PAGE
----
The Beatunes have one purpose whenever they hit the stage, to honor the music of The Beatles. The San Fernando Valley-based Beatles tribute band will return to SOhO Restaurant & Music Club for a gig on October 6, during which it will attempt to replicate the sound captured on the Fab Four’s classic albums. According to founding member Berington Van Campen, this entails focusing squarely on the music and foregoing the wigs and costumes utilized by many other Beatles tribute bands. Also unlike many tribute acts, The Beatunes doesn’t pigeonhole its members into playing John Lennon, Paul McCartney, George Harrison, and Ringo Starr.
“We’re not trying to be The Beatles,” Mr. Van Campen told the News-Press.
Instead, the group delegates whichever member is best at singing a particular song to handling lead vocals. Though Mr. Van Campen could be considered the band’s George Harrison as he plays lead guitar and sings lead on songs Mr. Harrison wrote like “Here Comes the Sun,” “Something,” and “If I Needed Someone,” he also sings about half of the John Lennon-sung Beatles songs in The Beatunes’ repertoire.
The Beatunes use no pre-recorded music, so everything the audience hears is produced by the band’s instruments. This includes orchestral parts, which The Beatles used in some of their most famous recordings, recreated by Mr. Van Campen’s guitar and co-founding member Dale LaDuke’s keyboard. Mr.Van Campen’s non-traditional rock instrument parts include the saxophone on “Lady Madonna” and the orchestral crescendo on the psychedelic “A Day in the Life.”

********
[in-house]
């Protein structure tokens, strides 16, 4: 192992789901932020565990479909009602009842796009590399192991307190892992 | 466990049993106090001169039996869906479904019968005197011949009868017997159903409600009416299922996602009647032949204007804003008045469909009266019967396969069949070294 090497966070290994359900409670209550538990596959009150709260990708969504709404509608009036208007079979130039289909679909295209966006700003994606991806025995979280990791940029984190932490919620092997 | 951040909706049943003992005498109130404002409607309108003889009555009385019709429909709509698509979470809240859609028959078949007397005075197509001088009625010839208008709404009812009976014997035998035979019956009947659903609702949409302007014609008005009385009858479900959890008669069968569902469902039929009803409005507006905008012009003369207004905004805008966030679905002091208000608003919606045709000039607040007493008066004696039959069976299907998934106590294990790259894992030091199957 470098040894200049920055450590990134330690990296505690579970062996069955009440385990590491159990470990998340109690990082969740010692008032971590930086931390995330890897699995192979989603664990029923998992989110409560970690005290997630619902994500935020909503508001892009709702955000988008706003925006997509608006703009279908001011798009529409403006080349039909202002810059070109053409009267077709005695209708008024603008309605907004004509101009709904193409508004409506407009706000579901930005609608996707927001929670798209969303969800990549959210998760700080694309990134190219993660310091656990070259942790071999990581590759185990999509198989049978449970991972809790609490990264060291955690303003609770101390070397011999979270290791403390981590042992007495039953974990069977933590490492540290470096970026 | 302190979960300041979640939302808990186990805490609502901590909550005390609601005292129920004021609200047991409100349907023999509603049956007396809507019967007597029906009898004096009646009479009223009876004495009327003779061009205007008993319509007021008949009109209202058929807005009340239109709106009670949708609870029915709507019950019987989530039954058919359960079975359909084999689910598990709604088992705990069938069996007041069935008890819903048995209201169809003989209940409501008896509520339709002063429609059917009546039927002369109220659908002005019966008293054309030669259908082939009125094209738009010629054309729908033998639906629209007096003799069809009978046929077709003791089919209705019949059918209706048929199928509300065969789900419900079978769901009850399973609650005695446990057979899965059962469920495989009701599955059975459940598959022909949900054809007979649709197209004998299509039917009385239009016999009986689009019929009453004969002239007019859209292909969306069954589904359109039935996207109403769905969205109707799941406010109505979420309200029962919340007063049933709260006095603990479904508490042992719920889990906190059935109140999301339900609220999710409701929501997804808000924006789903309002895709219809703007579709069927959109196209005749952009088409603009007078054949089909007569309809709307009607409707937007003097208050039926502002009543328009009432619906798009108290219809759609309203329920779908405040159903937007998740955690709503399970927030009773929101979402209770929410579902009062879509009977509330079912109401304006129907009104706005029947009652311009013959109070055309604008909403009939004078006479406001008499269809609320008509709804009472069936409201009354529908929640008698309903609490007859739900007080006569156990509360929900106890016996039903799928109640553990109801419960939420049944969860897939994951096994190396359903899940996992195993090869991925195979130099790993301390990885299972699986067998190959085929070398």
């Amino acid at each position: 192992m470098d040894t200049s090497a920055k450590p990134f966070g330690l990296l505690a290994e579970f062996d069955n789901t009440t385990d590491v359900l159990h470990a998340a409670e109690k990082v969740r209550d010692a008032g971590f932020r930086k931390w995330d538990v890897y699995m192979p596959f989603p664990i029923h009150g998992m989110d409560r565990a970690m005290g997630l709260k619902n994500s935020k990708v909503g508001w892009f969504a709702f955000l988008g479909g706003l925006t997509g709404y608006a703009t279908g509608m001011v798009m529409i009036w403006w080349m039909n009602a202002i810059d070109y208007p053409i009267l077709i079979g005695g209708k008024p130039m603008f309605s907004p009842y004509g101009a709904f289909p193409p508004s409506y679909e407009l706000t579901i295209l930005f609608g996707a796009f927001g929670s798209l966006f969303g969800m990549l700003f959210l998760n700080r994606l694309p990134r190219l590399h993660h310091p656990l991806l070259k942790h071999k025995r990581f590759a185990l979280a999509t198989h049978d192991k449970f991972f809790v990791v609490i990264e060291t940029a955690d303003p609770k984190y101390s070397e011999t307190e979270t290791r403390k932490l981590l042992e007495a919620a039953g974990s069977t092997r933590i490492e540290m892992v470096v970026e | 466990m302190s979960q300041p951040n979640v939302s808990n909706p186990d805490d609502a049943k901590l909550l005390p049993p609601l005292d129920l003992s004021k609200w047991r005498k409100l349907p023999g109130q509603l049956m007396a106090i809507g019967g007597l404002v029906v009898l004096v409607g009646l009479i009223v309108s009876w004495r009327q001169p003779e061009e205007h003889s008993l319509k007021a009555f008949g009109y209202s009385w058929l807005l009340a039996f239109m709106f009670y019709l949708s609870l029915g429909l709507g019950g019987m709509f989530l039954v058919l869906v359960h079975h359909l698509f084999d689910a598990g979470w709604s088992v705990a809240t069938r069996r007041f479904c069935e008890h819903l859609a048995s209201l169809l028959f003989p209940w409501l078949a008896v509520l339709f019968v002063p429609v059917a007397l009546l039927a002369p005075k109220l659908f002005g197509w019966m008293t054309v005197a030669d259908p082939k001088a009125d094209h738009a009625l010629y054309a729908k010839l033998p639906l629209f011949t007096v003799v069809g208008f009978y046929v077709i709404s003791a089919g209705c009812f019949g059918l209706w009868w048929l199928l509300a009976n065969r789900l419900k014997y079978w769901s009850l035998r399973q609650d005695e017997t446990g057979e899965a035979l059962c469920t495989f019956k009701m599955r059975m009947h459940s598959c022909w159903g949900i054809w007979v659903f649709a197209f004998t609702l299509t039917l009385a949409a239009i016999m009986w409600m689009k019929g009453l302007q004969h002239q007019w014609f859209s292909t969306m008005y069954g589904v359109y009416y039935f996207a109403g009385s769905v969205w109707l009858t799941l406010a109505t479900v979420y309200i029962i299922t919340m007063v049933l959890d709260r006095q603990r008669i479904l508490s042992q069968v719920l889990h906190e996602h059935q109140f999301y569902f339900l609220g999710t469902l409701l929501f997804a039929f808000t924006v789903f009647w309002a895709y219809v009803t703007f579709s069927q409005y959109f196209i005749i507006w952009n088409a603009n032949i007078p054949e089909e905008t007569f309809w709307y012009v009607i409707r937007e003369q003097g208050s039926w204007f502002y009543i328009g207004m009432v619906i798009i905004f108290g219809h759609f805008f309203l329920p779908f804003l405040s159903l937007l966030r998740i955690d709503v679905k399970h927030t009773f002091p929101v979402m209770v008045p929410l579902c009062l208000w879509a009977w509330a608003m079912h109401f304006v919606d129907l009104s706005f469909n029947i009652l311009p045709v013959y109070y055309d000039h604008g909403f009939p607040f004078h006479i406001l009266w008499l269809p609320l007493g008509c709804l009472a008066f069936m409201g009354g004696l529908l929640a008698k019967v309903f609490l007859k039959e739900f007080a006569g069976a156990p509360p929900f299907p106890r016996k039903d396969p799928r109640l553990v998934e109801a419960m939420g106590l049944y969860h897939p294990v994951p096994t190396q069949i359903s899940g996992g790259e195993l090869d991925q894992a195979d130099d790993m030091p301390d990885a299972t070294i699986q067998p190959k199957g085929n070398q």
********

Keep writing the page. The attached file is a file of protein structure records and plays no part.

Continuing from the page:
“We do everything as accurately as we can to the record,” MR. Van Campen said.
“A Day in the Life” in particular is one of his favorite Beatles songs to perform live, in part because its orchestral build generates a big audience reaction.
“It’s very exciting. It gets really huge and we nail the audience with that one, Mr. Van Campen said.
Describing The Beatles’ songs as “music that hasn’t been duplicated,” the singer and guitarist called it a “privilege” to professionally play their music for audiences, which consist of six year olds, octogenarians, and everything in between. The best compliment Mr. Van Campen has ever received from an audience member came from an elderly man named Earl, who for many years hated The Beatles. As a young man, Earl was a fan of crooning singers like Frank Sinatra and early rock and rollers like Elvis Presley. When The Beatles arrived in America in 1964, they supplanted his favorite artists and relegated them to second-tier status, for which Earl resented the group for many years. Whenever a Beatles song came on the radio, he changed the station.
But the day Earl stayed to listen to Mr. Van Campen and his group perform The Beatles’ songs, the old man was surprised at the musical variety in the band’s catalogue. As Mr. Van Campen recalls, Earl told him that finally he would listen to The Beatles’ albums and said, “I have 50 years of catching up to do.” Though many people come to Beatunes gigs knowing every word of even the deepest Beatles cuts, Mr. Van Campen especially likes it when people discover the band through his group’s performances.
“It’s fun to see people wake up to what The Beatles did,” he said.Tickets for The Beatunes’ October 6 gig cost $10 and can be purchased online at the SOhO Restaurant & Music Club website www.sohosb.com. The concert begins at 7:30 p.m. and doors open at 6:30 p.m. SOhO Restaurant & Music Club is located at 1221 State St.